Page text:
Results: The most significant database exists for MDMA and psilocybin, which have been designated by the U.S. Food and Drug Administration (FDA) as “breakthrough therapies” for posttraumatic stress disorder (PTSD) and treatment-resistant depression, respectively. The research on LSD and ayahuasca is observational, but available evidence suggests that these agents may have therapeutic effects in specific psychiatric disorders.
Conclusions: Randomized clinical trials support the efficacy of MDMA in the treatment of PTSD and psilocybin in the treatment of depression and cancer-related anxiety. The research to support the use of LSD and ayahuasca in the treatment of psychiatric disorders is preliminary, although promising. Overall, the database is insufficient for FDA approval of any psychedelic compound for routine clinical use in psychiatric disorders at this time, but continued research on the efficacy of psychedelics for the treatment of psychiatric disorders is warranted.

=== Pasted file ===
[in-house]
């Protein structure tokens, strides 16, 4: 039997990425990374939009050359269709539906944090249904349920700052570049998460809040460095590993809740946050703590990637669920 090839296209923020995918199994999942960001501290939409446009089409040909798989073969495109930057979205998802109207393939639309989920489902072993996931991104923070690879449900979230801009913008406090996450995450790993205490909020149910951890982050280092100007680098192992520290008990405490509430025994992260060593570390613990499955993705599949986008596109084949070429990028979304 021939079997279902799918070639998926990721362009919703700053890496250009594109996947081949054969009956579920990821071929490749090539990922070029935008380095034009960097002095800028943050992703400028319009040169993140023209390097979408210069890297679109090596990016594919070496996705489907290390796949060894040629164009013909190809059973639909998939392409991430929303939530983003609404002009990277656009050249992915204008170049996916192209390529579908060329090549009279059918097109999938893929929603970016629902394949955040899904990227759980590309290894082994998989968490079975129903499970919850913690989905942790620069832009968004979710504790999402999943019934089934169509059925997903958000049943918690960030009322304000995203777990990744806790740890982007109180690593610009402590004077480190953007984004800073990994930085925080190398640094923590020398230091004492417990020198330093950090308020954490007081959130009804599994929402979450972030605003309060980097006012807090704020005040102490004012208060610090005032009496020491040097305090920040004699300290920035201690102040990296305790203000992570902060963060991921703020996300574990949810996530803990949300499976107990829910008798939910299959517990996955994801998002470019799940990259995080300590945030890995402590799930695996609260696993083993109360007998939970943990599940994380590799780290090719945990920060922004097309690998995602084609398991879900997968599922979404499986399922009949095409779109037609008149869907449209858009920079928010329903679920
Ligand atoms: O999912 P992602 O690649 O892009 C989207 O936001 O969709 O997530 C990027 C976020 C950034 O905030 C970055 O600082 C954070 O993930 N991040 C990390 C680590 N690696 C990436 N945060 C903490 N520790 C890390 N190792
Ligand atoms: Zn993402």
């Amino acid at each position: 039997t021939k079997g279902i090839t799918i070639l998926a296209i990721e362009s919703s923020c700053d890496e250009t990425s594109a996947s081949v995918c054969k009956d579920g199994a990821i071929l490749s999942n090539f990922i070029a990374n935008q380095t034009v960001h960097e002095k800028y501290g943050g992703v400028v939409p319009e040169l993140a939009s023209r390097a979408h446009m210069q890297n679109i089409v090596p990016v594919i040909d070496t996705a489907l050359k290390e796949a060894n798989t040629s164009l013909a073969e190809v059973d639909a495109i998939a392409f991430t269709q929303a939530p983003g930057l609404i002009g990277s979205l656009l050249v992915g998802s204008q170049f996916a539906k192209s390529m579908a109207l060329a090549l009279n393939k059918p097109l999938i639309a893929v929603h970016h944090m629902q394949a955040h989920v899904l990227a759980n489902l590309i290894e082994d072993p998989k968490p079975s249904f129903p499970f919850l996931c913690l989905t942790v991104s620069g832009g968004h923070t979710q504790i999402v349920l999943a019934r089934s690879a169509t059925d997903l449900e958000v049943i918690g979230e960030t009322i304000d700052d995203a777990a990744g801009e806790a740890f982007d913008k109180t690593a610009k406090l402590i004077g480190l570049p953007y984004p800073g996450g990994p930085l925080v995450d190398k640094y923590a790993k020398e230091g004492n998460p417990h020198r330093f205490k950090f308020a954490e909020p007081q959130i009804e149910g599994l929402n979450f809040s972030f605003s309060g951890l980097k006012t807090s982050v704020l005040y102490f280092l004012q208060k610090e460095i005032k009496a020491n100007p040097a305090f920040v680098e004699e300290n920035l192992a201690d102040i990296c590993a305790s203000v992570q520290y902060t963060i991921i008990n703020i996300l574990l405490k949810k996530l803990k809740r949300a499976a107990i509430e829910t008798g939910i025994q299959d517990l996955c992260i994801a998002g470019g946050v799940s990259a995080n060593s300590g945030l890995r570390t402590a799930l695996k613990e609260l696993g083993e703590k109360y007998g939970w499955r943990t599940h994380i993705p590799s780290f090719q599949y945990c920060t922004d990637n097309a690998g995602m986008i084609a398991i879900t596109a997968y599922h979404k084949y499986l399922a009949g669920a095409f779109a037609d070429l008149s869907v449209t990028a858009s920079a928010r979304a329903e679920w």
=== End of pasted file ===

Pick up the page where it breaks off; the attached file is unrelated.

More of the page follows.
Keywords: Ayahuasca; Drug-Psychotherapy Combination; Lysergic Acid Diethylamide; MDMA; Psilocybin; Psychedelics.
Reiff, C. M., Richman, E. E., Nemeroff, C. B., Carpenter, L. L., Widge, A. S., Rodriguez, C. I., … & Work Group on Biomarkers and Novel Treatments, a Division of the American Psychiatric Association Council of Research. (2020). Psychedelics and psychedelic-assisted psychotherapy. American Journal of Psychiatry177(5), 391-410., https://doi.org/10.1176/appi.ajp.2019.19010035